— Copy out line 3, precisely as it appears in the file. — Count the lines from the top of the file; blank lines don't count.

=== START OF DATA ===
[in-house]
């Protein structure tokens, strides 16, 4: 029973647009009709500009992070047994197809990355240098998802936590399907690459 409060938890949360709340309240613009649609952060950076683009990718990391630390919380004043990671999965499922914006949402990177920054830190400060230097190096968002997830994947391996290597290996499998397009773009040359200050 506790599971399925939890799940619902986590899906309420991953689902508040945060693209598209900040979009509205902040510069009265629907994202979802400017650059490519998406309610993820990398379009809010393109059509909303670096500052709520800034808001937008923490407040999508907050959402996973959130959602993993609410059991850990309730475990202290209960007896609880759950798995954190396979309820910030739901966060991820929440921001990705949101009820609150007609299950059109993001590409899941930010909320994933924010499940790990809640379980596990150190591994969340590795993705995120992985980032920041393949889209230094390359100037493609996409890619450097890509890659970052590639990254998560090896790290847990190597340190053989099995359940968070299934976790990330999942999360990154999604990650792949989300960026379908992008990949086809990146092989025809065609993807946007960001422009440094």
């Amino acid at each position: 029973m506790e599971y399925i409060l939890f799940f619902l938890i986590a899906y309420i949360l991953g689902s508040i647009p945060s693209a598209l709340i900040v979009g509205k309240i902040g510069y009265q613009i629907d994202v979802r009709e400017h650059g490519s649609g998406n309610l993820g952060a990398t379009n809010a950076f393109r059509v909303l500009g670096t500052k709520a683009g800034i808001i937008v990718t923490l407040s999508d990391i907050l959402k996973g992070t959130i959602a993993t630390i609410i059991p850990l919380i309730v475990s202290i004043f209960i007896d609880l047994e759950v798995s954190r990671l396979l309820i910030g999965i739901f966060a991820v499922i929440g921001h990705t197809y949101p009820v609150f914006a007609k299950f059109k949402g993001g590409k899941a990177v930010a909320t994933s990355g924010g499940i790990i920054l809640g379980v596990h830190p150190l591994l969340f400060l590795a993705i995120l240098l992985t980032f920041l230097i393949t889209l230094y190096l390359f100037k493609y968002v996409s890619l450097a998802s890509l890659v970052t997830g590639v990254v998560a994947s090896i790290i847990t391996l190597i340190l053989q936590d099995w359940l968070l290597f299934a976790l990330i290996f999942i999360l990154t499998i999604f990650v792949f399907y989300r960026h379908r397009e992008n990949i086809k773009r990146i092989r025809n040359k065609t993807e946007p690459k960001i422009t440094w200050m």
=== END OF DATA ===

């Amino acid at each position: 029973m506790e599971y399925i409060l939890f799940f619902l938890i986590a899906y309420i949360l991953g689902s508040i647009p945060s693209a598209l709340i900040v979009g509205k309240i902040g510069y009265q613009i629907d994202v979802r009709e400017h650059g490519s649609g998406n309610l993820g952060a990398t379009n809010a950076f393109r059509v909303l500009g670096t500052k709520a683009g800034i808001i937008v990718t923490l407040s999508d990391i907050l959402k996973g992070t959130i959602a993993t630390i609410i059991p850990l919380i309730v475990s202290i004043f209960i007896d609880l047994e759950v798995s954190r990671l396979l309820i910030g999965i739901f966060a991820v499922i929440g921001h990705t197809y949101p009820v609150f914006a007609k299950f059109k949402g993001g590409k899941a990177v930010a909320t994933s990355g924010g499940i790990i920054l809640g379980v596990h830190p150190l591994l969340f400060l590795a993705i995120l240098l992985t980032f920041l230097i393949t889209l230094y190096l390359f100037k493609y968002v996409s890619l450097a998802s890509l890659v970052t997830g590639v990254v998560a994947s090896i790290i847990t391996l190597i340190l053989q936590d099995w359940l968070l290597f299934a976790l990330i290996f999942i999360l990154t499998i999604f990650v792949f399907y989300r960026h379908r397009e992008n990949i086809k773009r990146i092989r025809n040359k065609t993807e946007p690459k960001i422009t440094w200050m």